UPDATE: Voting is now over and the results have been posted here.
If you're among the people who still think that a high-end smartphone can't be as good of a shooter as a dedicated point-and-shoot camera, get ready to have your mind blown away. That's because we're once again taking some of the best cameraphones out there for a shootout at the alley. Which ones we've picked, however, is something we chose to not share with you, guys. Instead, today we're having a blind camera comparison
, in which you can vote for the photos you personally like the most.
To keep things fair, all of the smartphones we're comparing were set to their standard camera mode during the shootout – no scenes modes were used, nor manual tweaks, nor exposure controls. In other words, we decided to let each camera decide for itself what the optimum settings in each scene were.
In addition, all images have been scaled down from their original size to a resolution of about 2.8 megapixels (width of 1920 pixels at an aspect ratio of 4:3), including the reference photos taken with a Panasonic Lumix GH2
and its kit lens. Seems low? Well, it's actually not. A photo of such size is large enough to fill any of today's high-definition displays and offers sufficient resolution to produce quality 6" by 4" printed photographs. Besides, those photos from last weekend's party that you were tagged in on Facebook are much smaller in size, yet nobody seems to be complaining.
We're now giving you our first set of photo samples – four outdoor scenes captured with six different high-end smartphones and a reference shot for each scene taken with the aforementioned camera. Judging by what you see below, which phone's photos do you like the most?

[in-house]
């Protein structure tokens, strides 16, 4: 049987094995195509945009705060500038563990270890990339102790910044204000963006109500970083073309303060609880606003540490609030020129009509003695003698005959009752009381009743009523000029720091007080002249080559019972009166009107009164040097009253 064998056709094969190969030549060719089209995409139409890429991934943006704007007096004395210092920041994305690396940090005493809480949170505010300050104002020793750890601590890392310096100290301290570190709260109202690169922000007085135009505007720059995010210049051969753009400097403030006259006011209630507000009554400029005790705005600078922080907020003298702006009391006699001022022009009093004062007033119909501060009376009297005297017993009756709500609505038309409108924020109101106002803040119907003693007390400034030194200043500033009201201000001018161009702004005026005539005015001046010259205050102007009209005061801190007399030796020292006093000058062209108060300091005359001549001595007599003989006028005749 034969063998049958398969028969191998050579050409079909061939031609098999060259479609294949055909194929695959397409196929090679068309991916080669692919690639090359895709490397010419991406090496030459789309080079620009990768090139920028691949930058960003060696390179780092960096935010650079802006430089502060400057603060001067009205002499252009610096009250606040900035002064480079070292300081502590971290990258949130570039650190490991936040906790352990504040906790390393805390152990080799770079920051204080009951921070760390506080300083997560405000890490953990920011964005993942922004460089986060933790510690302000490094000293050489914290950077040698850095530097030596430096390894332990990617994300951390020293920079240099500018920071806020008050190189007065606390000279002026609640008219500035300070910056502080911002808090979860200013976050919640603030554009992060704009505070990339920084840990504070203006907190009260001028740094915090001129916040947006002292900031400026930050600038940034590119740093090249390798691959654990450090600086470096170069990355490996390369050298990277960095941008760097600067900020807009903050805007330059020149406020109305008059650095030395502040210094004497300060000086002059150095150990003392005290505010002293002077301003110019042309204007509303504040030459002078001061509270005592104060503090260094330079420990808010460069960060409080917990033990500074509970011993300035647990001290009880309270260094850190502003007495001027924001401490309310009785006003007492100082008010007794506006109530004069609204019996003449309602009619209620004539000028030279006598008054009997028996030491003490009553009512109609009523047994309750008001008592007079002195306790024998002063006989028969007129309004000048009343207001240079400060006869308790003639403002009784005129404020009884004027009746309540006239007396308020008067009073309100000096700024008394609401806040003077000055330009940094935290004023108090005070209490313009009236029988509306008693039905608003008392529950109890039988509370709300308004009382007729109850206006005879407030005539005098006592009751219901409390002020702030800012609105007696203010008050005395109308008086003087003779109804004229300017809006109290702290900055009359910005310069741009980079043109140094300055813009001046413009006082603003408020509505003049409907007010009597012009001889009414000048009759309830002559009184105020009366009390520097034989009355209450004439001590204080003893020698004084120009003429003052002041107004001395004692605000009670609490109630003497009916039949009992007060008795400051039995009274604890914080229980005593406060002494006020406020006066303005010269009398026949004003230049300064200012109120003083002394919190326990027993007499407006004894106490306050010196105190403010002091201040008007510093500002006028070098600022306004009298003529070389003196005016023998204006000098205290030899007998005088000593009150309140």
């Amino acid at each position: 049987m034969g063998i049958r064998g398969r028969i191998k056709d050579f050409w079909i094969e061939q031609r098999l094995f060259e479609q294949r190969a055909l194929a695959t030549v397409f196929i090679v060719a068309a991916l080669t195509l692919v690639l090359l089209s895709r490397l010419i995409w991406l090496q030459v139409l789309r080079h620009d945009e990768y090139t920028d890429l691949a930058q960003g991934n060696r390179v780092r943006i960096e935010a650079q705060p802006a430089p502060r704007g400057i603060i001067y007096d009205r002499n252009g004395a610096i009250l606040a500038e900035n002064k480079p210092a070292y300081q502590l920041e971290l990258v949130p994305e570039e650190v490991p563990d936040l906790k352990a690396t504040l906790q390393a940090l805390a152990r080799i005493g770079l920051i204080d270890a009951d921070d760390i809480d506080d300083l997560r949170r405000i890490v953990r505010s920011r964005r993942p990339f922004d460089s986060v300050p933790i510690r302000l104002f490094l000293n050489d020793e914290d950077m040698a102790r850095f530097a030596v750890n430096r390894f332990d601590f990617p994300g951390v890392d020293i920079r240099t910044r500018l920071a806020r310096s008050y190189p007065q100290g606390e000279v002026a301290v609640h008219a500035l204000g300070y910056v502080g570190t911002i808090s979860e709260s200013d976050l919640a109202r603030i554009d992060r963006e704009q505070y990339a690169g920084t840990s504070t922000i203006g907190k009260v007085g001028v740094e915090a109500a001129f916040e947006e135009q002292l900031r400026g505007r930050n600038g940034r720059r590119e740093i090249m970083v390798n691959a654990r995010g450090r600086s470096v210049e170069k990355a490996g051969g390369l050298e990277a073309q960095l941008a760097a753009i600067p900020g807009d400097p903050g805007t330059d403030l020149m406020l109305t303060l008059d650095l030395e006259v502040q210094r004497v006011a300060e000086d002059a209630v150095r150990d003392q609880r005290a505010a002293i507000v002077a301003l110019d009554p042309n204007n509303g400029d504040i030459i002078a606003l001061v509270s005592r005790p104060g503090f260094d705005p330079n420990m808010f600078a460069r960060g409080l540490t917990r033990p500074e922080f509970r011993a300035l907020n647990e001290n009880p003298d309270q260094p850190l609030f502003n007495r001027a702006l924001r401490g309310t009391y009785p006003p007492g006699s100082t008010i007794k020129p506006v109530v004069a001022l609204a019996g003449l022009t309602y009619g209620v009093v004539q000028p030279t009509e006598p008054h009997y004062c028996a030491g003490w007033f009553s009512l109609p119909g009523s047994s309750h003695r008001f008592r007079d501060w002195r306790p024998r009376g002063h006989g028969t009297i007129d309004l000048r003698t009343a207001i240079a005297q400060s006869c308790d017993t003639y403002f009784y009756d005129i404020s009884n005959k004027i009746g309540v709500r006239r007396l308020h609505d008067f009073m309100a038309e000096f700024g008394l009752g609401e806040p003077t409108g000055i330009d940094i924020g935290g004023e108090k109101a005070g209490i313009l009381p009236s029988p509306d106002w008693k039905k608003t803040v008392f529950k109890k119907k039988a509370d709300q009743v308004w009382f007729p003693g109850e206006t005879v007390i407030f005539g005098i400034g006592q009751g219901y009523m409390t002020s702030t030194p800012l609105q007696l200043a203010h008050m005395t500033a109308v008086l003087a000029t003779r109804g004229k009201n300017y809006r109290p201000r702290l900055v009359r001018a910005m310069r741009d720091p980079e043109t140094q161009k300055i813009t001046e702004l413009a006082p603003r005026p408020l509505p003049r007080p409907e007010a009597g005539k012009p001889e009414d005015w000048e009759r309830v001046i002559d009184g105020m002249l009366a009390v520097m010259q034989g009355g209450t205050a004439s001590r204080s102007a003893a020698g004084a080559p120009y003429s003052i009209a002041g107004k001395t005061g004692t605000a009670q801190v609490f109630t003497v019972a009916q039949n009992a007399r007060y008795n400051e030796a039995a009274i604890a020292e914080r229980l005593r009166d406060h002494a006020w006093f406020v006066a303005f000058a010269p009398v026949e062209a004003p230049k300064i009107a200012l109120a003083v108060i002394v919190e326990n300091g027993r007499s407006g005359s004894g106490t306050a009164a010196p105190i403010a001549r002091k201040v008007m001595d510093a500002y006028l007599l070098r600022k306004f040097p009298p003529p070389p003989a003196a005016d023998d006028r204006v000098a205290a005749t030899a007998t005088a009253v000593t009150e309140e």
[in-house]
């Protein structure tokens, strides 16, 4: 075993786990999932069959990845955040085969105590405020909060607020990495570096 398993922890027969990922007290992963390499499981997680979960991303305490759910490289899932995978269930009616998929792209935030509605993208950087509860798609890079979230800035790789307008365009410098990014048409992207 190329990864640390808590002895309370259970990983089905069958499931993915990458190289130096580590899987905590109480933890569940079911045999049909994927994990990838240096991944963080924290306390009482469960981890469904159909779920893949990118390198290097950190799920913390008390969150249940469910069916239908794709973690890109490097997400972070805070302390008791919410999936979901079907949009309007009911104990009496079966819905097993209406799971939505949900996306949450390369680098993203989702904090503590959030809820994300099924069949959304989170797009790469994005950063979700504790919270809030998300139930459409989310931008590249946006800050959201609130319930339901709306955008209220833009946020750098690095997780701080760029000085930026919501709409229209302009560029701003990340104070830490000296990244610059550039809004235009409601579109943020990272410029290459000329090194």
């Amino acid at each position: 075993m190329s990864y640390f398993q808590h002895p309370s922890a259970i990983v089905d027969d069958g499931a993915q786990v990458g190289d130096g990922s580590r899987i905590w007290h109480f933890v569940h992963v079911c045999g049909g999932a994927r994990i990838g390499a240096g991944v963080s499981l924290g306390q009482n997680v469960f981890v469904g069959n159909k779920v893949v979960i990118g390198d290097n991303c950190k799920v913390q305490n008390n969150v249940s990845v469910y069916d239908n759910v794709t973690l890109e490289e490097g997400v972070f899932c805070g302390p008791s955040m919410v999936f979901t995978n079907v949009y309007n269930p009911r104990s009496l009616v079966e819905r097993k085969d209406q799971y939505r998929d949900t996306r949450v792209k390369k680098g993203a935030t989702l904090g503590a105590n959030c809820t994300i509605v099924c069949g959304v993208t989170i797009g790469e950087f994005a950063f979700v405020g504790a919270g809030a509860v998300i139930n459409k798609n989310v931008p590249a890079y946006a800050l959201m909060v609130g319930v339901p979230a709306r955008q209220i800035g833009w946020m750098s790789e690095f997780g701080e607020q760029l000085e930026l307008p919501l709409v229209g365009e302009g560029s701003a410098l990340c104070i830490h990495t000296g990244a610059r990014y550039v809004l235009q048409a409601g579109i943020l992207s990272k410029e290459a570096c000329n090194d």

Now it's time to up the ante as we're moving the action indoors. In here the smartphones we're comparing will have an even harder time taking a good-looking photo as the light that's available just can't beat the brightness output of good ol' Mr Sun. A total of three scenes were captured in our studio – one using a strong light source, another with the lights dimmed down to a medium setting, and the last frame was taken with the lights set to "low". Which phone's indoor photos do you like the most?
Video quality comparison
And lastly we're going to demonstrate how good these six mysterious smartphones are at capturing video. As any other high-end device out there, these handsets are capable of capturing 1080 video at 30 frames per second. Which one does that best, however, is up to you to decide. We've stitched together a set of 15-second video samples taken with the phones we're comparing so check them out and then cast your vote below! Note that the audio from the videos has been removed – we're focusing solely on video quality after all.
The true identity of each smartphone used in the comparison will be revealed in a few days. Now vote for your favorite, in case you haven't done so already, and don't hesitate to join the discussion down in the comments!